Pregnancy and Alcohol Do Not Mix

Alcohol & Pregnancy

Alcohol & Pregnancy

Everyone knows that pregnancy and alcohol do not mix. Alcohol can cause premature birth, developmental problems, miscarriage, or still birth. Most doctors recommend that you completely abstain from alcohol while pregnant-better safe than sorry.

The true reason that pregnancy and alcohol do not mix is that if you drink alcohol while the fetus is going through certain developmental stages, the alcohol can interfere with the process, causing anything from birth defects to fetal death. There is also no way to know when these developmental processes are occurring. So a drink on a certain day during the pregnancy may have no negative effect, while the same amount of alcohol the next day could be devastating. There is no way to tell, and there is no amount of alcohol that has been proven to be safe.

Pregnancy and alcohol do not mix because drinking alcohol could cause Fetal Alcohol Syndrome. Fetal Alcohol Syndrome is a group of growth, mental, and physical problems that occur when a mother drinks alcohol while pregnant. Alcohol crosses the placental barrier, so that means when you drink, your baby drinks too. It can stunt fetal growth or weight, create distinctive facial defects, damage neurons and brain structures, and cause other physical damage.

Because your baby’s body is not equipped to digest alcohol, when alcohol enters the fetal blood stream, it can have a severe effect on the central nervous system. Developing brain structures are either malformed or development is interrupted by the presence of alcohol. This CNS damage is permanent, and is one of the biggest reasons that pregnancy and alcohol do not mix. Fetal alcohol syndrome is the number one cause of mental retardation in the developed world. Almost none of the babies who have fetal alcohol syndrome have normal brain development. With medical interventions, babies born with neurological defects due to fetal alcohol syndrome can show some improvement.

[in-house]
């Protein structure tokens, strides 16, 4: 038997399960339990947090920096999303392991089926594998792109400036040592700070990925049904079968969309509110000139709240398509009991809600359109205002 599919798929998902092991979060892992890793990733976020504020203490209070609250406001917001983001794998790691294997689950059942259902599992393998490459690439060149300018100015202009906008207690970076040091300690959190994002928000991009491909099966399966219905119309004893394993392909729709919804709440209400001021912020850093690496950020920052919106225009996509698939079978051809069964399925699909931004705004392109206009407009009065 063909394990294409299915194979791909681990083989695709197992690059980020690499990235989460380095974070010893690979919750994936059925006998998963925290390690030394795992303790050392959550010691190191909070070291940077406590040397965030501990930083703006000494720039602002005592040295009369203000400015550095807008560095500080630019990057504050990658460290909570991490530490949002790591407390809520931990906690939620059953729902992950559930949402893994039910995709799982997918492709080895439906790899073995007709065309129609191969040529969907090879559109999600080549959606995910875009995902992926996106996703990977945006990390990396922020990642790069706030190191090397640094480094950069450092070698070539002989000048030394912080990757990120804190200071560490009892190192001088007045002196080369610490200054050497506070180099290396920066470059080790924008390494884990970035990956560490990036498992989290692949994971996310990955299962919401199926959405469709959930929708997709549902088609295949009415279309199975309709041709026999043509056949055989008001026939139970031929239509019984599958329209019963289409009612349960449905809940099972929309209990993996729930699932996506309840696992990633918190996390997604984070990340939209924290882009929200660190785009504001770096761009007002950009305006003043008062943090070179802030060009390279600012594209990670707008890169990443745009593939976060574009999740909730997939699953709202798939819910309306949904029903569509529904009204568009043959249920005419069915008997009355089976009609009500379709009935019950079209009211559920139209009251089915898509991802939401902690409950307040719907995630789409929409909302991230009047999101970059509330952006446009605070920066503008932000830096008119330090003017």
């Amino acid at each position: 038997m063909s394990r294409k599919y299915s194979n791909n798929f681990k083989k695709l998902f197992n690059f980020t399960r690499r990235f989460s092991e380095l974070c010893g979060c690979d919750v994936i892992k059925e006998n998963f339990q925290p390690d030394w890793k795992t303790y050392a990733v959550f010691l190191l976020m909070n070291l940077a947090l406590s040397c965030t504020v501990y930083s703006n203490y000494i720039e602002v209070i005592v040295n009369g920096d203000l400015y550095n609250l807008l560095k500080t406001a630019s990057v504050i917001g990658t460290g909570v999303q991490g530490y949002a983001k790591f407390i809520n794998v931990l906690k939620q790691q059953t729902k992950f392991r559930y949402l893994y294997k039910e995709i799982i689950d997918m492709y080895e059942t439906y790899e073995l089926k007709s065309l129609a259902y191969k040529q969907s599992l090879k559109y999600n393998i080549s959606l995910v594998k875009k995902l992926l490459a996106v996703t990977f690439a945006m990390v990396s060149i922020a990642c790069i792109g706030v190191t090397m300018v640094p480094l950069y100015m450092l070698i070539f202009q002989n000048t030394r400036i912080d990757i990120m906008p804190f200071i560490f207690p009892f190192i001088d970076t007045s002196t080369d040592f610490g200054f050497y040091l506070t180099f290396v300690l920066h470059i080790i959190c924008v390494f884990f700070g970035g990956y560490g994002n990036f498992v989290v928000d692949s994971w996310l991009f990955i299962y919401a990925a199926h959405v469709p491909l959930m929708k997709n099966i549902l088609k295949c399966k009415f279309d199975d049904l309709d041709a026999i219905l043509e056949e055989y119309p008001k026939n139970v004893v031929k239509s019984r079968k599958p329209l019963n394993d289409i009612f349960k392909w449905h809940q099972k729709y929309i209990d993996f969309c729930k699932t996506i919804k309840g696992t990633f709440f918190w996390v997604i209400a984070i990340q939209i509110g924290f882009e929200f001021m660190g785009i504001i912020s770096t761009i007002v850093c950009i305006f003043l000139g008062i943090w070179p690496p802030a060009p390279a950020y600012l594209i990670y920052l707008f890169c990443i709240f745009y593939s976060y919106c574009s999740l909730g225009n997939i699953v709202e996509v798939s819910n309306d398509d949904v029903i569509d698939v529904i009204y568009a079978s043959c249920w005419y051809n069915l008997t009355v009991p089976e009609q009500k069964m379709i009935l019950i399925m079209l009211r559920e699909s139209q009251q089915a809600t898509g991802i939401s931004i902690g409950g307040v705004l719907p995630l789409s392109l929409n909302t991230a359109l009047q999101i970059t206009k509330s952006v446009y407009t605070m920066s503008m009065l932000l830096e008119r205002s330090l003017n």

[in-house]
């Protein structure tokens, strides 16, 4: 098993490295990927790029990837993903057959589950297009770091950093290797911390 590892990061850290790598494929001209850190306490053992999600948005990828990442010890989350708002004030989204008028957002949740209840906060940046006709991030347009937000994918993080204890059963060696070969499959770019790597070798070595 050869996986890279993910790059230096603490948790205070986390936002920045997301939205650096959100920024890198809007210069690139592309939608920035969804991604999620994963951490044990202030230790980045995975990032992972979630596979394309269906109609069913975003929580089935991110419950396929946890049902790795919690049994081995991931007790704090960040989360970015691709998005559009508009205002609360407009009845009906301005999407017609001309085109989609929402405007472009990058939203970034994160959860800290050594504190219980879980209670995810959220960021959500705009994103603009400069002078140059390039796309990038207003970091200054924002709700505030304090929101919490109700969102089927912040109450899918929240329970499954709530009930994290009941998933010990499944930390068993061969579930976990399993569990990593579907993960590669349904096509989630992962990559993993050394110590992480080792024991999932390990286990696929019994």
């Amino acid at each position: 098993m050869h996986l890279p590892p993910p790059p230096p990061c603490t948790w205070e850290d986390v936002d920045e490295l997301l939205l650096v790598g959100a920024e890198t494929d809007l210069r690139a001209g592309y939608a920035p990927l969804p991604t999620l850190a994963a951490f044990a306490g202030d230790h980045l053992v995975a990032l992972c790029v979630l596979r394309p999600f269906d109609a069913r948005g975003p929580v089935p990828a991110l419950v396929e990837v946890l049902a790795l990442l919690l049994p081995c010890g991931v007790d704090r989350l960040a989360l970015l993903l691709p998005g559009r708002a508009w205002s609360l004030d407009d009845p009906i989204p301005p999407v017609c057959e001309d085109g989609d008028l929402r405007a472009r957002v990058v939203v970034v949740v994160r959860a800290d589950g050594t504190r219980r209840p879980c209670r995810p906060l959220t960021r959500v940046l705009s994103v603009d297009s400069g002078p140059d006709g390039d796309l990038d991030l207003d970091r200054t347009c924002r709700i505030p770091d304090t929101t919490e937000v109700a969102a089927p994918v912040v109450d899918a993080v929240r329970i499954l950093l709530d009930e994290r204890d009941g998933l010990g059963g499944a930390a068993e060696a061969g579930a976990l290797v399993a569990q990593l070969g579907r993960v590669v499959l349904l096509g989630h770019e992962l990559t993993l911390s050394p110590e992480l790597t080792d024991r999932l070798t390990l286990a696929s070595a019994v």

Fetal Alcohol Syndrome also causes distinct facial defects. The presence of these facial defects indicates brain damage, although brain damage can exist even if the facial features are normal. Fetal alcohol syndrome causes narrow eyes, a thin upper lip, and a flattened groove between the nose and upper lip. All of the defects are only present in cases of severe fetal alcohol syndrome.

Experts are agreed that alcohol and pregnancy do not mix, but the amount of alcohol, the frequency of drinking, and the timing have variable effects on the pregnancy. Many women panic when they find out they are pregnant, and they have been drinking in the first few weeks. The best plan of action is to stop drinking immediately when you find out you are pregnant, and not to drink at all if you are trying to get pregnant. Drinking in the very early stages of pregnancy is usually less risky than drinking later on, so if you had a few drinks in the beginning, you are probably ok. Just be sure to stop as soon as you find out.

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